Here are a few that stood out:

$35,000 To allow the Banff Television Festival Foundation to invite foreign buyers to the Banff World Television Festival.

$15,000 To allow the Festival international du Film sur l'Art to host visiting foreign buyers during the 25e Festival international du Film sur l'Art in Montreal, Quebec.

$35,000 To allow the Hot Docs International Documentary Festival to invite foreign buyers to The Documentary Forum.

$10,310 To allow the Northern Visions Independant Film and Video Association to invite foreign buyers to the Images Festival 2006.

$80,000 To allow Film Circuit International to organize tours of Canadian films internationally.

$12,000 To allow the Toronto International Film Festival to invite foreign buyers to the Sprockets, Toronto International Film Festival for Children.

$53,500 To allow the Toronto International Film Festival to invite foreign buyers to the Toronto International Film Festival.

This isn't some street mime making a pilgrimage to Marcel Marceau's grave. This isn't some performance artist piercing her labia on stage in Munich.


Yes, for the price of a few plane tickets and a VIP suite, the government can actually sell some of those partially subsidized film and television projects they keep griping about to foreign countries, thus turning a profit on those productions while simultaneously keeping a bunch of long-haired artist types like my husband employed and off the streets.

My husband is a member of IATSE, one of the two big film & television technical workers unions in Canada. Today he showed me the "In Production" list for Toronto for the month of August. It had four items on it. Only one was an actual feature film.

Meanwhile, the much anticipated Toronto FilmPort opened two months ago and is still standing empty. And now there's word that the new Michael Cera movie, "Scott Pilgrim vs. the World" - which is actually set in Toronto - might be filming in New York. Because it's cheaper.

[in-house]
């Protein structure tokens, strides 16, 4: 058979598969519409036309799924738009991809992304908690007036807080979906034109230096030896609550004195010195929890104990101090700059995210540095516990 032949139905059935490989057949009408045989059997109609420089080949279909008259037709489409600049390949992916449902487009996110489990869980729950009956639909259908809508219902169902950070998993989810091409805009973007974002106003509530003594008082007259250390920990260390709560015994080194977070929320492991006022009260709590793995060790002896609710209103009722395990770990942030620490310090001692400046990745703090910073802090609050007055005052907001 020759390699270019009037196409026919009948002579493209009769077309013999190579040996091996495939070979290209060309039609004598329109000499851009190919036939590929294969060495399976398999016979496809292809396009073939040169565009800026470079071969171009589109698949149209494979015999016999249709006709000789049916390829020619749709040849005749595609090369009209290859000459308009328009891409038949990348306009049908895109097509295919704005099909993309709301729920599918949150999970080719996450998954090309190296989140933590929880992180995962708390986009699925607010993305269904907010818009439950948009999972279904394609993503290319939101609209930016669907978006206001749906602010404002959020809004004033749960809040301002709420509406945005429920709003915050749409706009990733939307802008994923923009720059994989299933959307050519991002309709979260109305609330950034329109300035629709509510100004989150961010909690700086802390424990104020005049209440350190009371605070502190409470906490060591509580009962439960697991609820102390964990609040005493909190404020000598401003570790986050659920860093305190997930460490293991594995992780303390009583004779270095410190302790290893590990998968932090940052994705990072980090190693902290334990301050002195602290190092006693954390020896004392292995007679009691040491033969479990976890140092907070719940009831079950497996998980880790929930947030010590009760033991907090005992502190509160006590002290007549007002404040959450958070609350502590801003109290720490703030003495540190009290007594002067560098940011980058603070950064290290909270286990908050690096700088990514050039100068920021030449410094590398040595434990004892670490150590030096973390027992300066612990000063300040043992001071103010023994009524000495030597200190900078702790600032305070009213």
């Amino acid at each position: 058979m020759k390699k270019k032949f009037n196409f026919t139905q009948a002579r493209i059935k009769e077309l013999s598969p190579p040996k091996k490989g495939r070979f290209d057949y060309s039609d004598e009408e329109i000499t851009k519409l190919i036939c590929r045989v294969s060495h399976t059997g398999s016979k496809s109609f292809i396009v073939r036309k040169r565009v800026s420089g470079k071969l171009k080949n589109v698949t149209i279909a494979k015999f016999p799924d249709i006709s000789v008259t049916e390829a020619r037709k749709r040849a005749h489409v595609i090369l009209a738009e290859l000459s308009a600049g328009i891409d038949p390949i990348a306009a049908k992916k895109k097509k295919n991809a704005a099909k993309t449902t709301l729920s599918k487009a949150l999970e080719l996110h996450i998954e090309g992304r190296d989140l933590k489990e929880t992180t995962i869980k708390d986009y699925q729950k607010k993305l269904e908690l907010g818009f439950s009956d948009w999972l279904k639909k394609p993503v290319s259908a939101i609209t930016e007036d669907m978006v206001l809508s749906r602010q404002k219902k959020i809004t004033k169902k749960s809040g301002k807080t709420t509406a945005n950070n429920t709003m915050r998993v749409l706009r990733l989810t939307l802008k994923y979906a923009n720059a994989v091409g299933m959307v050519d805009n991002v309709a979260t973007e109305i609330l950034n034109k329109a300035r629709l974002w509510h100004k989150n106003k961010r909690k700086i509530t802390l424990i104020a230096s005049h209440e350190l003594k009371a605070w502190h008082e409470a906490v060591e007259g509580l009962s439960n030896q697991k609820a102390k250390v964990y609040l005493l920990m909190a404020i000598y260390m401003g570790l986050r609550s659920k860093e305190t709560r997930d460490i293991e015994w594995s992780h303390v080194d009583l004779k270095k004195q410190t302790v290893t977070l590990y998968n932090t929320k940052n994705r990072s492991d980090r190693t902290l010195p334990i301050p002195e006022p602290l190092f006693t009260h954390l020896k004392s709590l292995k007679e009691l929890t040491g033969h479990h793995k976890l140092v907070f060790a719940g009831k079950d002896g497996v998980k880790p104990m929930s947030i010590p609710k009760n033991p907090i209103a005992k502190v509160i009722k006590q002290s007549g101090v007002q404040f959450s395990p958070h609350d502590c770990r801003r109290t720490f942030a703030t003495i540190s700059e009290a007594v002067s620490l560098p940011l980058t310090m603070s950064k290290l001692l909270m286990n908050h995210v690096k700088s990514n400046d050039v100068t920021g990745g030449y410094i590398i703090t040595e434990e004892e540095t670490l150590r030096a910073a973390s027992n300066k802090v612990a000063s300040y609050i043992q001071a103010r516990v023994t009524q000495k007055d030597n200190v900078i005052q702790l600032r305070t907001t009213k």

Much as I'd like to, I can't blame the Conservatives for all of this. The threat of a SAG strike, the rising Canadian dollar, and the inexplicable refusal by the McGuinty government to offer competitive tax incentives in Ontario have all inflicted mortal wounds on the film and television industry here.

However, as far as I can tell, Stephen Harper is the only one who is actively trying to kill it.

(h/t to Stephen Taylor for digging up the full list of recipients)


  1. Excellent post. Having worked in the federal arts and culture area, I can attest to the fact that this is an ideological inspired decision. DFAIT subsidizes a number of industry sectors to help them improve their exports and the amount spent on arts and culture was little in comparison.

  2. It does appear to be another dismal example of national self-sabotage, wouldn't it?

  3. This isn't some street mime making a pilgrimage to Marcel Marceau's grave. This isn't some performance artist piercing her labia on stage in Munich.

    Heh. Great post. Especially the coup de grâce:

    h/t to Stephen Taylor for digging up the full list of recipients

  4. There is no reason we can't spend the money to promote and showcase our artisitc talent abroad if we are going to be spending that and much more with the same idea regarding sports and the Olympics.